—Bhagat Singh in his essay, Why I am an Atheist, written in 1930.

Compiled by Sarah Eucalano

© Freedom From Religion Foundation. All rights reserved.

Janeane Garofalo

Janeane Garofalo

On this date in 1964, actress and comedian Janeane Garofalo was born into a conservative family in Newton, N.J. Her family relocated to Houston when she was in high school. She majored in history at Providence College, where she quickly shed her parents' politics. While a college student, Garofalo entered a Showtime-sponsored comedy talent search and won the title of "Funniest Person in Rhode Island." After college, she became a standup comedian. To make ends meet she worked briefly as a bike messenger in Boston. Garofalo's breakthrough came when she befriended actor/comedian Ben Stiller in 1992 and joined the cast of his acclaimed sketch comedy program, "The Ben Stiller Show." She starred in the 1994 Ben Stiller film, "Reality Bites," and was nominated for an Emmy, in 1996, for her role on Gary Shandling's HBO series, "The Larry Sanders Show." She briefly joined the cast of "Saturday Night Live" in 1994, worked as a correspondent on Michael Moore's news magazine, TV Nation, and hosted "Comedy Product," a standup showcase on Comedy Central. Garofalo appeared in or starred in  films such as, "Now and Then" (1995), "The Truth About Cats and Dogs" (1996), "Larger Than Life" (1996), "Romy and Michelle's High School Reunion" (1997), "The Matchmaker" (1997), "Cop Land" (1997) and "Dogma" (1999), a film satirizing religion. She starred with Joaquin Phoenix and Vince Vaughan in 1998's "Clay Pigeons," and worked again with Stiller in "Permanent Midnight" (1998) and "Mystery Men" (1999).

In addition to her extensive acting and comedy career, Garofalo has been an outspoken critic of religion. Calling herself an atheist on her radio show, "The Majority Report," Garofalo has become a favorite of the left and a target of right-wing criticism. She helped launch Air America and has been a guest on Freethought Radio (May 26, 2007). Also a noted peace activist, Garofalo has said, "[God] just seems very man-made to me. There are so many theories, and not everyone can be right. It's human nature to need a religious crutch, and I don't begrudge anyone that. I just don't need one" ("Showbiz," Aug. 1995). Garofalo's celebrity has only grown, with appearances on the final season of "The West Wing" (2005-2006), the series finale of "Mad About You" (1999), the voice of Stith on "Titan A.E." (2000), the voice of Colette in "Ratatouille" (2007), and a recurrent role in the 2009 season of the hit show, "24." Garofalo received an Emperor Has No Clothes Award from the Freedom From Religion Foundation in 2001, for "telling it like it is" about religion, and in 2007 became a Lifetime member of the Foundation.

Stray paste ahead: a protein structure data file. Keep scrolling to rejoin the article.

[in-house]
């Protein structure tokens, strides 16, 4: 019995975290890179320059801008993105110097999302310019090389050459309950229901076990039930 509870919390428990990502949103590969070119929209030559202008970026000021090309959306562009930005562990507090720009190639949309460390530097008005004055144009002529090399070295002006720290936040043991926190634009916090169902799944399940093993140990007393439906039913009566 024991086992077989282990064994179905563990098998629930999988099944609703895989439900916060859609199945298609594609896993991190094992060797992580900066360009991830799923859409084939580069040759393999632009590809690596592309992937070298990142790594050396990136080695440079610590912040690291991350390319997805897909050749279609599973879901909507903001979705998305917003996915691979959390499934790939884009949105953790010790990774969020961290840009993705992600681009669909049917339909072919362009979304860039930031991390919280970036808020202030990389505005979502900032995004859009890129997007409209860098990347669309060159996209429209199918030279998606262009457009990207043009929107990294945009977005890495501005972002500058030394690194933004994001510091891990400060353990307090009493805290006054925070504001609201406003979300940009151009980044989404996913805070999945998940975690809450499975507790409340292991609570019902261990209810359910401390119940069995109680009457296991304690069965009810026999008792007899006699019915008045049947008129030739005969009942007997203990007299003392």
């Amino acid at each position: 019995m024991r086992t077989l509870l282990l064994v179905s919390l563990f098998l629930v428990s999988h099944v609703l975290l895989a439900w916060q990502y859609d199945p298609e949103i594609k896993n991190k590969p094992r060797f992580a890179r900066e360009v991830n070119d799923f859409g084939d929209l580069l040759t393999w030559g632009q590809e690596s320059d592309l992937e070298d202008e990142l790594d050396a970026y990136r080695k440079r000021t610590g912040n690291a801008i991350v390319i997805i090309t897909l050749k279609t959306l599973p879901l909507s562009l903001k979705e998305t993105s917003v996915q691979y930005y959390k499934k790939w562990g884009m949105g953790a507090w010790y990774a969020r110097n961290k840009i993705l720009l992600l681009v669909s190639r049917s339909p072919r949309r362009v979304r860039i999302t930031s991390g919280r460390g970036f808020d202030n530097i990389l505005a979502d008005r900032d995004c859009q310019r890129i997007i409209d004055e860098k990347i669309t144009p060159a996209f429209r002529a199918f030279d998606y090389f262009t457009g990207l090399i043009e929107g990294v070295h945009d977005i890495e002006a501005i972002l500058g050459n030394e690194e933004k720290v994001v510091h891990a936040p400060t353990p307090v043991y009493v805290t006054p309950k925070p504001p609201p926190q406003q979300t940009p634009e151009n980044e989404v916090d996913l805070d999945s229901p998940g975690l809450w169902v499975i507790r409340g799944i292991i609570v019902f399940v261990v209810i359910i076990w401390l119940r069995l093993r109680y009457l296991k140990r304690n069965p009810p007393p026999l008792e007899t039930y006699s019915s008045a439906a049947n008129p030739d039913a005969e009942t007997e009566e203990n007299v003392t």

"Organized religions and their dogmas only serve to indoctrinate the participants into sheeplike common behaviors. This type of blind assimilation promotes the popularity of top-forty count down radio stations and movie sequels. Skepticism towards groups, holy or otherwise, is enriching and makes you a far more entertaining person." 

—Feel This Book: An Essential Guide to Self-Empowerment, Spiritual Supremacy, and Sexual Satisfaction by Janeane Garofalo & Ben Stiller, 1999, p. 172-173.

Compiled by Bonnie Gutsch

© Freedom From Religion Foundation. All rights reserved.

Freethought of the Day

Would you like to start your day on a freethought note? "Freethought of the Day" is a daily freethought calendar brought to you courtesy of the Freedom From Religion Foundation, highlighting birthdates, quotes, and other historic tidbits.

If you would like to be placed on the "Daily Freethought" e-mail list to automatically receive the calendar notice, log in and edit your email settings (My Membership). Or, email  and include your first and last name with your request for verification purposes. This email service is limited to members of the Freedom From Religion Foundation or subscribers to Freethought Today. To become an FFRF member, click here.


FFRF is a non-profit, educational organization. All dues and donations are deductible for income-tax purposes.

FFRF has received a 4 star rating from Charity Navigator

 

FFRF privacy statement

AAI-LOGO

FFRF is a member of Atheist Alliance International.